I’m a sucker for historical fiction, and I’m doubly so for anything that has to do with Paris. Add in a World War II backdrop and it becomes a no-brainer for me. Doerr’s book is written so intentionally and with such subtlety. It took me multiple readings to fully catch all the thematic elements and callbacks between the beginning and end of the book.

The main character, Marie-Laure, is so loveable and inspiring. And once again, falling back on practicality here — on a desert island, a story like this is necessary to remind you about human love, hope, and triumph in the face of apparent hopelessness. One of my all-time favorites, and a fitting one for lonely moments.

Buy All the Light We Cannot See from Bookshop.org, Book Depository or Waterstones.

The Plague by Albert Camus

I read this early on in the pandemic. Even though Camus published this in 1947, it reads as if it was written for readers in 2021. The description of quarantines, an unknown disease killing people at such a rate that an entire town had to go into lockdown, the isolation of the characters.

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Everything felt so close to home and too believable — but that’s what makes it so good. It is a work of genius, with philosophical, existential themes running throughout the book, and characters that I empathized with so much that I felt, at times, I was reading a book about myself. 

I’d pick this because it really does articulate what it means to be human, and how isolation and uncertainty can change people for better or worse.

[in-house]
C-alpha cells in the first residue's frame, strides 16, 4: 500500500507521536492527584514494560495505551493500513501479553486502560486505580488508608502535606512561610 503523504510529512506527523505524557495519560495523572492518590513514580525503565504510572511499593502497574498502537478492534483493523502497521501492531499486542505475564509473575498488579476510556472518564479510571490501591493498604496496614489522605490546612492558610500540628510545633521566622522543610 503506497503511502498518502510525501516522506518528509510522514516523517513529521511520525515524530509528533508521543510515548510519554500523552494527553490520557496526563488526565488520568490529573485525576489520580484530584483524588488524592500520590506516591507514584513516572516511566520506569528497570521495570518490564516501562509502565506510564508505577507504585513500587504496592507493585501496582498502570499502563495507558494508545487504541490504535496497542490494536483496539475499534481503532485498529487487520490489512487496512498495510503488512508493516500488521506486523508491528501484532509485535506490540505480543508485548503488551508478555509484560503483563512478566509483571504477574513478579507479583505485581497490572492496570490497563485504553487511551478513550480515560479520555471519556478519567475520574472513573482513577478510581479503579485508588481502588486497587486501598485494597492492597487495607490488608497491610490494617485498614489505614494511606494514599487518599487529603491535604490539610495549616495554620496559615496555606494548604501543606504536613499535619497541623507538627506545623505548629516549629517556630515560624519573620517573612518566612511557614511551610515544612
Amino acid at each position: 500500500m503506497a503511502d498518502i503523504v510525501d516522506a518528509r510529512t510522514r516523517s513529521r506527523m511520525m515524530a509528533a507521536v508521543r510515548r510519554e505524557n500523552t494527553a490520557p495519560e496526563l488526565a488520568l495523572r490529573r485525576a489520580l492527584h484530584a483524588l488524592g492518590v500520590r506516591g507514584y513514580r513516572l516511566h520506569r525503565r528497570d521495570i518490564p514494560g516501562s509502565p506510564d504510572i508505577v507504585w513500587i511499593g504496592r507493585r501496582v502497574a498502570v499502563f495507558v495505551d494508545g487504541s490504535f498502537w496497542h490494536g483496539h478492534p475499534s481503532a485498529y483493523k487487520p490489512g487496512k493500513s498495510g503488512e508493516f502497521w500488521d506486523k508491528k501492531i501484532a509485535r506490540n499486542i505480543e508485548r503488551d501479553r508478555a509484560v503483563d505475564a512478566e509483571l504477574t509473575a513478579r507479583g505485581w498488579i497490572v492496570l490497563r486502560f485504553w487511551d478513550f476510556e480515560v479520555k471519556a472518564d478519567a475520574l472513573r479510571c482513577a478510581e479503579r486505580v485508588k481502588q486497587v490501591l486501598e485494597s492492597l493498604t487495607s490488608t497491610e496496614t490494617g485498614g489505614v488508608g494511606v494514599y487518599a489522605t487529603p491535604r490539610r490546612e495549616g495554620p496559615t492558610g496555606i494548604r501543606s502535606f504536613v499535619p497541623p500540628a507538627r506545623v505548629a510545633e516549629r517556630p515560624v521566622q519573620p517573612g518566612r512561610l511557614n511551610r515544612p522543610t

Buy The Plague from Bookshop.org, Book Depository or Waterstones.

The Razor’s Edge by W. Somerset Maugham

Perhaps my favorite book of all time by one of my favorite authors of the 20th century. It is not quite a happy story, but a candid and bare one; it recounts life as plain reality, without the usual fluff and romance of fiction. It’s the story of a man coming to terms with himself, aspiring toward wisdom, and watching others in his life ultimately fall short.

But the writing is beautiful, and the story makes you think, as if the author is posing an endless string of “what if’s” to the reader. This book, for me, is re-readable to the nth degree. Similar to others I’ve mentioned, it’s a book I could read countless times and never grasp the full meaning of the words or absorb the weight of its gravitas. It’s a book I recommend most often, out of all the books on this list, and naturally it is the one I’d protect most if I were banished to my own corner of the world.

Buy The Razor’s Edge from Bookshop.org, Book Depository or Waterstones.